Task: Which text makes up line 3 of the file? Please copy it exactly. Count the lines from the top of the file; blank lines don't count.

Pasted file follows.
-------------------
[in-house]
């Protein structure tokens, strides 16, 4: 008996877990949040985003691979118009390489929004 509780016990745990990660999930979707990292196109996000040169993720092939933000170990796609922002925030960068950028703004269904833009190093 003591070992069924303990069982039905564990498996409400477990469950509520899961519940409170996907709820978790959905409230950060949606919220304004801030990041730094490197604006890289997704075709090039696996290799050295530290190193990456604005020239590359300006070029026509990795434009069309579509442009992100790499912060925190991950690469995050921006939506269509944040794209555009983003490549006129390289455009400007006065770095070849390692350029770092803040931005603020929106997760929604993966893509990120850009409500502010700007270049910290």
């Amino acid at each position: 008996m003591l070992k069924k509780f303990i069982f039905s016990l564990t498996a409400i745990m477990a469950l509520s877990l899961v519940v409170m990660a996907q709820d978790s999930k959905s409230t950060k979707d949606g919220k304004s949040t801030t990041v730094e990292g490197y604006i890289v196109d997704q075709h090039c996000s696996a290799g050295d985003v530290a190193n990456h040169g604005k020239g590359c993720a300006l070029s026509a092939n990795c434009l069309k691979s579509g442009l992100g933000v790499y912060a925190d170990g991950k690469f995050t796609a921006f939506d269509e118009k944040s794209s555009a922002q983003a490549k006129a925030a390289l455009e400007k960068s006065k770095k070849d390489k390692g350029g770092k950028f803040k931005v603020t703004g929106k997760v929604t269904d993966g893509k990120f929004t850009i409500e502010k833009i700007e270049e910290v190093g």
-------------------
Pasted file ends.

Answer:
């Amino acid at each position: 008996m003591l070992k069924k509780f303990i069982f039905s016990l564990t498996a409400i745990m477990a469950l509520s877990l899961v519940v409170m990660a996907q709820d978790s999930k959905s409230t950060k979707d949606g919220k304004s949040t801030t990041v730094e990292g490197y604006i890289v196109d997704q075709h090039c996000s696996a290799g050295d985003v530290a190193n990456h040169g604005k020239g590359c993720a300006l070029s026509a092939n990795c434009l069309k691979s579509g442009l992100g933000v790499y912060a925190d170990g991950k690469f995050t796609a921006f939506d269509e118009k944040s794209s555009a922002q983003a490549k006129a925030a390289l455009e400007k960068s006065k770095k070849d390489k390692g350029g770092k950028f803040k931005v603020t703004g929106k997760v929604t269904d993966g893509k990120f929004t850009i409500e502010k833009i700007e270049e910290v190093g």